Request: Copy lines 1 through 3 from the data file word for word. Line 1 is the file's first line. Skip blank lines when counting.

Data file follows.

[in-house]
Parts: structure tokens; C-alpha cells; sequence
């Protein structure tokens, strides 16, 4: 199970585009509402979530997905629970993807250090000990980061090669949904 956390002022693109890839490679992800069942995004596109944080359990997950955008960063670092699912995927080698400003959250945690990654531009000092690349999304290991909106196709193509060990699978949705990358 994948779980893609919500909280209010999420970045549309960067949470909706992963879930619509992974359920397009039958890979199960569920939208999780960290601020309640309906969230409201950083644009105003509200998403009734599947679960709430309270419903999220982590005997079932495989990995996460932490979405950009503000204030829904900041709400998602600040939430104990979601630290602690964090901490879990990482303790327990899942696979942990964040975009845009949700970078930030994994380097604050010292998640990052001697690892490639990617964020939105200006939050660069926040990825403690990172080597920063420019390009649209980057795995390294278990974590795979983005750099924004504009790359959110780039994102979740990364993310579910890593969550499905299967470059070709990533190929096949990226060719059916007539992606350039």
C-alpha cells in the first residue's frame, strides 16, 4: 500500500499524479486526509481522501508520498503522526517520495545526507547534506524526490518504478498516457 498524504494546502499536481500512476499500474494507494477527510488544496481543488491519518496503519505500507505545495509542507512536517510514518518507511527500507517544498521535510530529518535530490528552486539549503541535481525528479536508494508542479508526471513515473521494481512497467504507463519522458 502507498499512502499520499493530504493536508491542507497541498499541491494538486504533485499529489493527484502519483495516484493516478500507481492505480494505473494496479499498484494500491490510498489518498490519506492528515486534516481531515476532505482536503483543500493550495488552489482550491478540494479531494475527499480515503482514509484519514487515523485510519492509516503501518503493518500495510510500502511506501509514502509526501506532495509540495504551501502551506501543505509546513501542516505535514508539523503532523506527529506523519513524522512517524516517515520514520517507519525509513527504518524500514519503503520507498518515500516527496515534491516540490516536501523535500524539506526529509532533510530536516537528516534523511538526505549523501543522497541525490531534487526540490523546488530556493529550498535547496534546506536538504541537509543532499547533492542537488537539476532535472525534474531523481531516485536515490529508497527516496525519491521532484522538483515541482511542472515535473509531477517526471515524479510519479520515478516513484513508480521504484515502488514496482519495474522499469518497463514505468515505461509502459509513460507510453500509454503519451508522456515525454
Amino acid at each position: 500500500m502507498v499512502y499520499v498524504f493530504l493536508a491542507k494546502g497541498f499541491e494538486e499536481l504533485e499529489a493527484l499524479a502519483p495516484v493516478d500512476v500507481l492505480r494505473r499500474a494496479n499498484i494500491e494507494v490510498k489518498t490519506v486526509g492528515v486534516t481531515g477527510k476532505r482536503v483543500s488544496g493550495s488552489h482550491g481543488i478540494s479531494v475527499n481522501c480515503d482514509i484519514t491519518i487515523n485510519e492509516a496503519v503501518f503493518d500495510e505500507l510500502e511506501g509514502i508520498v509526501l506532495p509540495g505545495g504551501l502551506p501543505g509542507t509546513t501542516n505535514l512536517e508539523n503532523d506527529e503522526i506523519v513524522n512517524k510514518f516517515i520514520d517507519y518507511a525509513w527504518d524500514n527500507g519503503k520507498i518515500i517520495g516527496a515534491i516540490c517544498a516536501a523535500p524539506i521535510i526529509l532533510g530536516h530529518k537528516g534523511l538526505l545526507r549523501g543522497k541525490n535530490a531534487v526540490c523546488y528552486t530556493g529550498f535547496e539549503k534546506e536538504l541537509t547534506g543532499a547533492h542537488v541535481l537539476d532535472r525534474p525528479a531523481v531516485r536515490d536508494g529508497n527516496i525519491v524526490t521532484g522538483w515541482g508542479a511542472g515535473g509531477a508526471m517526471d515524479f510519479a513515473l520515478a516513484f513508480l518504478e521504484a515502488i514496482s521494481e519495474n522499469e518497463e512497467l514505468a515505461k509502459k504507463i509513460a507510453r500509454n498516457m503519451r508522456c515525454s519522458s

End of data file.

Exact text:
[in-house]
Parts: structure tokens; C-alpha cells; sequence
């Protein structure tokens, strides 16, 4: 199970585009509402979530997905629970993807250090000990980061090669949904 956390002022693109890839490679992800069942995004596109944080359990997950955008960063670092699912995927080698400003959250945690990654531009000092690349999304290991909106196709193509060990699978949705990358 994948779980893609919500909280209010999420970045549309960067949470909706992963879930619509992974359920397009039958890979199960569920939208999780960290601020309640309906969230409201950083644009105003509200998403009734599947679960709430309270419903999220982590005997079932495989990995996460932490979405950009503000204030829904900041709400998602600040939430104990979601630290602690964090901490879990990482303790327990899942696979942990964040975009845009949700970078930030994994380097604050010292998640990052001697690892490639990617964020939105200006939050660069926040990825403690990172080597920063420019390009649209980057795995390294278990974590795979983005750099924004504009790359959110780039994102979740990364993310579910890593969550499905299967470059070709990533190929096949990226060719059916007539992606350039």